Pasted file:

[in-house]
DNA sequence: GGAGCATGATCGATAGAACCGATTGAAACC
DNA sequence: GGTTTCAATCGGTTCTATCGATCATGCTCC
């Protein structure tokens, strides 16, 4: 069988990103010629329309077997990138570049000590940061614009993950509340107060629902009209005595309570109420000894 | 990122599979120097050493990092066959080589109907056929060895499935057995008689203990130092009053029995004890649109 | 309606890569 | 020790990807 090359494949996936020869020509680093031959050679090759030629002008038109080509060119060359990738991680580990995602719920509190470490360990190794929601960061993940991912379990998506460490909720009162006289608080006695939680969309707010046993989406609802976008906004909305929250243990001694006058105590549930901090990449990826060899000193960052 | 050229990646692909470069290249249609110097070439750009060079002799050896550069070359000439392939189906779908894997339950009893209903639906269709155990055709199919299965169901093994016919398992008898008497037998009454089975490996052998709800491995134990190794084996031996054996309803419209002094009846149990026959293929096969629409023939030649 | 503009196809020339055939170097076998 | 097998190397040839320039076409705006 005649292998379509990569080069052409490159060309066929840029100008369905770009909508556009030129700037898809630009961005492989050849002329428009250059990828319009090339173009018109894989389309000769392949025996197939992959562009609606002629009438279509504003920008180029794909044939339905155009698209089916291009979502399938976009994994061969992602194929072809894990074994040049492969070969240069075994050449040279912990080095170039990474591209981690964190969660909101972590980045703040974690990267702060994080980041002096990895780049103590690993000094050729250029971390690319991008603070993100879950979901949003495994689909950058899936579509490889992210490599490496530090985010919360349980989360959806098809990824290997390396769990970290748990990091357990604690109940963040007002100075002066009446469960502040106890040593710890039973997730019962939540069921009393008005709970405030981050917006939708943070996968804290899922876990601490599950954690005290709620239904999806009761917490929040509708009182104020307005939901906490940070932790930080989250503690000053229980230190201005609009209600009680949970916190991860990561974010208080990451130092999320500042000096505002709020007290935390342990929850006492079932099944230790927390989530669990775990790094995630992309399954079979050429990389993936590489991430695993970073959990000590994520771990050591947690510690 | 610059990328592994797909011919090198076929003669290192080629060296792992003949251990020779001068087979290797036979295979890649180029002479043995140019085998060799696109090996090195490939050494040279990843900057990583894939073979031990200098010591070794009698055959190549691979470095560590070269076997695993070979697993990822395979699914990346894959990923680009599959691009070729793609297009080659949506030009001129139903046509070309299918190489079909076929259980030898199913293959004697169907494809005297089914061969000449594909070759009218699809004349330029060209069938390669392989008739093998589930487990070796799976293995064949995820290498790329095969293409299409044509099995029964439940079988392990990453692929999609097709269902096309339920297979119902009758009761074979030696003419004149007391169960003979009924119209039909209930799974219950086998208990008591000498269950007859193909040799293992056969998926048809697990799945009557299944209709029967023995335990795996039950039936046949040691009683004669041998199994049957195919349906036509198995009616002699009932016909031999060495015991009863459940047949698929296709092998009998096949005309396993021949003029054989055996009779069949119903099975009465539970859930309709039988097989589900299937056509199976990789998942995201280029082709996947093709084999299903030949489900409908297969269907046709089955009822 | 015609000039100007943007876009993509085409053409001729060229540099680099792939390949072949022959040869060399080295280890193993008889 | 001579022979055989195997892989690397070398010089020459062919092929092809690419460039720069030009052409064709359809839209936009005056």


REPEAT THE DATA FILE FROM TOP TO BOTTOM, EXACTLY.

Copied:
[in-house]
DNA sequence: GGAGCATGATCGATAGAACCGATTGAAACC
DNA sequence: GGTTTCAATCGGTTCTATCGATCATGCTCC
């Protein structure tokens, strides 16, 4: 069988990103010629329309077997990138570049000590940061614009993950509340107060629902009209005595309570109420000894 | 990122599979120097050493990092066959080589109907056929060895499935057995008689203990130092009053029995004890649109 | 309606890569 | 020790990807 090359494949996936020869020509680093031959050679090759030629002008038109080509060119060359990738991680580990995602719920509190470490360990190794929601960061993940991912379990998506460490909720009162006289608080006695939680969309707010046993989406609802976008906004909305929250243990001694006058105590549930901090990449990826060899000193960052 | 050229990646692909470069290249249609110097070439750009060079002799050896550069070359000439392939189906779908894997339950009893209903639906269709155990055709199919299965169901093994016919398992008898008497037998009454089975490996052998709800491995134990190794084996031996054996309803419209002094009846149990026959293929096969629409023939030649 | 503009196809020339055939170097076998 | 097998190397040839320039076409705006 005649292998379509990569080069052409490159060309066929840029100008369905770009909508556009030129700037898809630009961005492989050849002329428009250059990828319009090339173009018109894989389309000769392949025996197939992959562009609606002629009438279509504003920008180029794909044939339905155009698209089916291009979502399938976009994994061969992602194929072809894990074994040049492969070969240069075994050449040279912990080095170039990474591209981690964190969660909101972590980045703040974690990267702060994080980041002096990895780049103590690993000094050729250029971390690319991008603070993100879950979901949003495994689909950058899936579509490889992210490599490496530090985010919360349980989360959806098809990824290997390396769990970290748990990091357990604690109940963040007002100075002066009446469960502040106890040593710890039973997730019962939540069921009393008005709970405030981050917006939708943070996968804290899922876990601490599950954690005290709620239904999806009761917490929040509708009182104020307005939901906490940070932790930080989250503690000053229980230190201005609009209600009680949970916190991860990561974010208080990451130092999320500042000096505002709020007290935390342990929850006492079932099944230790927390989530669990775990790094995630992309399954079979050429990389993936590489991430695993970073959990000590994520771990050591947690510690 | 610059990328592994797909011919090198076929003669290192080629060296792992003949251990020779001068087979290797036979295979890649180029002479043995140019085998060799696109090996090195490939050494040279990843900057990583894939073979031990200098010591070794009698055959190549691979470095560590070269076997695993070979697993990822395979699914990346894959990923680009599959691009070729793609297009080659949506030009001129139903046509070309299918190489079909076929259980030898199913293959004697169907494809005297089914061969000449594909070759009218699809004349330029060209069938390669392989008739093998589930487990070796799976293995064949995820290498790329095969293409299409044509099995029964439940079988392990990453692929999609097709269902096309339920297979119902009758009761074979030696003419004149007391169960003979009924119209039909209930799974219950086998208990008591000498269950007859193909040799293992056969998926048809697990799945009557299944209709029967023995335990795996039950039936046949040691009683004669041998199994049957195919349906036509198995009616002699009932016909031999060495015991009863459940047949698929296709092998009998096949005309396993021949003029054989055996009779069949119903099975009465539970859930309709039988097989589900299937056509199976990789998942995201280029082709996947093709084999299903030949489900409908297969269907046709089955009822 | 015609000039100007943007876009993509085409053409001729060229540099680099792939390949072949022959040869060399080295280890193993008889 | 001579022979055989195997892989690397070398010089020459062919092929092809690419460039720069030009052409064709359809839209936009005056």